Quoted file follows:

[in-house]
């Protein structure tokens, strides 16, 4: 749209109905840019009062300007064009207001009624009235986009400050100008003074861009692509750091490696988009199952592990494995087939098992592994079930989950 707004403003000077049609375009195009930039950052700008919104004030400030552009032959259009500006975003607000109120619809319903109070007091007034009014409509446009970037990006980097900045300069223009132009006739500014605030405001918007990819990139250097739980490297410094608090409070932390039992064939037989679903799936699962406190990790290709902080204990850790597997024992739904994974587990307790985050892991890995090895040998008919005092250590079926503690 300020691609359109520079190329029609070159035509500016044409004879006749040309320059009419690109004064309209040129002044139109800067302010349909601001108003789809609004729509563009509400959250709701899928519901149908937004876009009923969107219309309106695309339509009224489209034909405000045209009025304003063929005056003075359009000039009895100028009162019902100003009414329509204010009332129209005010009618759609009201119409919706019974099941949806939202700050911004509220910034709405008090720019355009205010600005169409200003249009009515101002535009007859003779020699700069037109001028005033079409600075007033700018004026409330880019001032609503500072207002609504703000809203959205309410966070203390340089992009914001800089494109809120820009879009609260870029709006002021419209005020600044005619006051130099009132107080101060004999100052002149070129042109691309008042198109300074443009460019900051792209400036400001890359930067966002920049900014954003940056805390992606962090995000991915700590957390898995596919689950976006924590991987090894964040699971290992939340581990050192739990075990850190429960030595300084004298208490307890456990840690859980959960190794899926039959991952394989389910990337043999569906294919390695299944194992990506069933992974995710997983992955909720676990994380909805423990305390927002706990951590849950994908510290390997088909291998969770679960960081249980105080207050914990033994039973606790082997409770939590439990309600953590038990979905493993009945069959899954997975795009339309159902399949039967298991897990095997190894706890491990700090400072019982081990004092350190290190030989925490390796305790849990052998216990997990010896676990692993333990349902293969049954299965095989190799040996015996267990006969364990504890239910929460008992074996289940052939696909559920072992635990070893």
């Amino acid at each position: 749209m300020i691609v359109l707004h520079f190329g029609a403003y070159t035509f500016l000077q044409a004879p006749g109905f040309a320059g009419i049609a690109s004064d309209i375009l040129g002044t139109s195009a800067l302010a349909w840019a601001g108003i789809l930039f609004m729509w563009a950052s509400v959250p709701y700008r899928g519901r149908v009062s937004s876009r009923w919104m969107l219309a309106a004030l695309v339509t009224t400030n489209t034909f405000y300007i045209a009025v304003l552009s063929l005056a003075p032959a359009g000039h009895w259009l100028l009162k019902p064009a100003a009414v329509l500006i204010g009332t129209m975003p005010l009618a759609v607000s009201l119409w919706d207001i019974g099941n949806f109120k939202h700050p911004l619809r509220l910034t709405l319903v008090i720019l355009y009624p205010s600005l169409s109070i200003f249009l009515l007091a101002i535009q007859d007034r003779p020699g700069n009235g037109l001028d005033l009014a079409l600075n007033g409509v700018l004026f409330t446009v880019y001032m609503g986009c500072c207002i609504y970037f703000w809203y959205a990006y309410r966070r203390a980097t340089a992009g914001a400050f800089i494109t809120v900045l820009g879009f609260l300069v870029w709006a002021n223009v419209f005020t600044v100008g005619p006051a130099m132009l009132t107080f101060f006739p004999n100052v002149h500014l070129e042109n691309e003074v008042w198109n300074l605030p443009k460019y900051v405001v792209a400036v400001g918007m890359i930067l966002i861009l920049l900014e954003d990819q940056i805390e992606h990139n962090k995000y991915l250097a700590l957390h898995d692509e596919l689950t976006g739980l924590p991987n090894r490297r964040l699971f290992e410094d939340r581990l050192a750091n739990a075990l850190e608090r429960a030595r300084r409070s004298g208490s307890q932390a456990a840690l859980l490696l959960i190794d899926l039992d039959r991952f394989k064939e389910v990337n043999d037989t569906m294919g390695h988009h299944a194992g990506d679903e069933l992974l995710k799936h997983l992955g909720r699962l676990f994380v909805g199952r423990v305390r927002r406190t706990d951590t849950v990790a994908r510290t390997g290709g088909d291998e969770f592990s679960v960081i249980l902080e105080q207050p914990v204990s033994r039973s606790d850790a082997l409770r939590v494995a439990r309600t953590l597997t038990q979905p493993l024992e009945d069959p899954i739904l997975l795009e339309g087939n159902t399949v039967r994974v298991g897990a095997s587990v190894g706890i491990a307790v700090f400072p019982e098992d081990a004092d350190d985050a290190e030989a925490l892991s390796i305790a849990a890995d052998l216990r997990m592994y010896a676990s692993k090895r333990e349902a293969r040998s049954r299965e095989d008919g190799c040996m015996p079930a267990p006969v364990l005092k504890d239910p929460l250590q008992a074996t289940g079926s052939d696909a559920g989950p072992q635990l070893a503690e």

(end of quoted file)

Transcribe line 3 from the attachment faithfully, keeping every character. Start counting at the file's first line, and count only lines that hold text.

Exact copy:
């Amino acid at each position: 749209m300020i691609v359109l707004h520079f190329g029609a403003y070159t035509f500016l000077q044409a004879p006749g109905f040309a320059g009419i049609a690109s004064d309209i375009l040129g002044t139109s195009a800067l302010a349909w840019a601001g108003i789809l930039f609004m729509w563009a950052s509400v959250p709701y700008r899928g519901r149908v009062s937004s876009r009923w919104m969107l219309a309106a004030l695309v339509t009224t400030n489209t034909f405000y300007i045209a009025v304003l552009s063929l005056a003075p032959a359009g000039h009895w259009l100028l009162k019902p064009a100003a009414v329509l500006i204010g009332t129209m975003p005010l009618a759609v607000s009201l119409w919706d207001i019974g099941n949806f109120k939202h700050p911004l619809r509220l910034t709405l319903v008090i720019l355009y009624p205010s600005l169409s109070i200003f249009l009515l007091a101002i535009q007859d007034r003779p020699g700069n009235g037109l001028d005033l009014a079409l600075n007033g409509v700018l004026f409330t446009v880019y001032m609503g986009c500072c207002i609504y970037f703000w809203y959205a990006y309410r966070r203390a980097t340089a992009g914001a400050f800089i494109t809120v900045l820009g879009f609260l300069v870029w709006a002021n223009v419209f005020t600044v100008g005619p006051a130099m132009l009132t107080f101060f006739p004999n100052v002149h500014l070129e042109n691309e003074v008042w198109n300074l605030p443009k460019y900051v405001v792209a400036v400001g918007m890359i930067l966002i861009l920049l900014e954003d990819q940056i805390e992606h990139n962090k995000y991915l250097a700590l957390h898995d692509e596919l689950t976006g739980l924590p991987n090894r490297r964040l699971f290992e410094d939340r581990l050192a750091n739990a075990l850190e608090r429960a030595r300084r409070s004298g208490s307890q932390a456990a840690l859980l490696l959960i190794d899926l039992d039959r991952f394989k064939e389910v990337n043999d037989t569906m294919g390695h988009h299944a194992g990506d679903e069933l992974l995710k799936h997983l992955g909720r699962l676990f994380v909805g199952r423990v305390r927002r406190t706990d951590t849950v990790a994908r510290t390997g290709g088909d291998e969770f592990s679960v960081i249980l902080e105080q207050p914990v204990s033994r039973s606790d850790a082997l409770r939590v494995a439990r309600t953590l597997t038990q979905p493993l024992e009945d069959p899954i739904l997975l795009e339309g087939n159902t399949v039967r994974v298991g897990a095997s587990v190894g706890i491990a307790v700090f400072p019982e098992d081990a004092d350190d985050a290190e030989a925490l892991s390796i305790a849990a890995d052998l216990r997990m592994y010896a676990s692993k090895r333990e349902a293969r040998s049954r299965e095989d008919g190799c040996m015996p079930a267990p006969v364990l005092k504890d239910p929460l250590q008992a074996t289940g079926s052939d696909a559920g989950p072992q635990l070893a503690e």